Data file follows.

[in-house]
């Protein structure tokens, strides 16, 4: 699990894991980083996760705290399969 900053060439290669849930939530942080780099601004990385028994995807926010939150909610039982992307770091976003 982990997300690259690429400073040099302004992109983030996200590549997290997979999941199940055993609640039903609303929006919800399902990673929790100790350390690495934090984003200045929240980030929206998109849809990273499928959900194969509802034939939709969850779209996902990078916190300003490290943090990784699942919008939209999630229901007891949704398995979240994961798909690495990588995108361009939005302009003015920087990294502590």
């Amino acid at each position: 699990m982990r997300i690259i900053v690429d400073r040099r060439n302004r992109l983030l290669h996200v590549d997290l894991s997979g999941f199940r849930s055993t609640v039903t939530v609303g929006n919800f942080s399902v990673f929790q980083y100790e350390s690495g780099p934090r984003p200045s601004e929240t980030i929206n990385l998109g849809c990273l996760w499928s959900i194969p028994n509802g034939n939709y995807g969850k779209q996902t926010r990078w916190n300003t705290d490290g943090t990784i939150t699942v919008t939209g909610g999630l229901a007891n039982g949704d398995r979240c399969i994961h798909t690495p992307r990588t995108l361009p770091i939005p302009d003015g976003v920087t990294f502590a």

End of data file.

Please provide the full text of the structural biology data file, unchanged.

[in-house]
């Protein structure tokens, strides 16, 4: 699990894991980083996760705290399969 900053060439290669849930939530942080780099601004990385028994995807926010939150909610039982992307770091976003 982990997300690259690429400073040099302004992109983030996200590549997290997979999941199940055993609640039903609303929006919800399902990673929790100790350390690495934090984003200045929240980030929206998109849809990273499928959900194969509802034939939709969850779209996902990078916190300003490290943090990784699942919008939209999630229901007891949704398995979240994961798909690495990588995108361009939005302009003015920087990294502590």
């Amino acid at each position: 699990m982990r997300i690259i900053v690429d400073r040099r060439n302004r992109l983030l290669h996200v590549d997290l894991s997979g999941f199940r849930s055993t609640v039903t939530v609303g929006n919800f942080s399902v990673f929790q980083y100790e350390s690495g780099p934090r984003p200045s601004e929240t980030i929206n990385l998109g849809c990273l996760w499928s959900i194969p028994n509802g034939n939709y995807g969850k779209q996902t926010r990078w916190n300003t705290d490290g943090t990784i939150t699942v919008t939209g909610g999630l229901a007891n039982g949704d398995r979240c399969i994961h798909t690495p992307r990588t995108l361009p770091i939005p302009d003015g976003v920087t990294f502590a």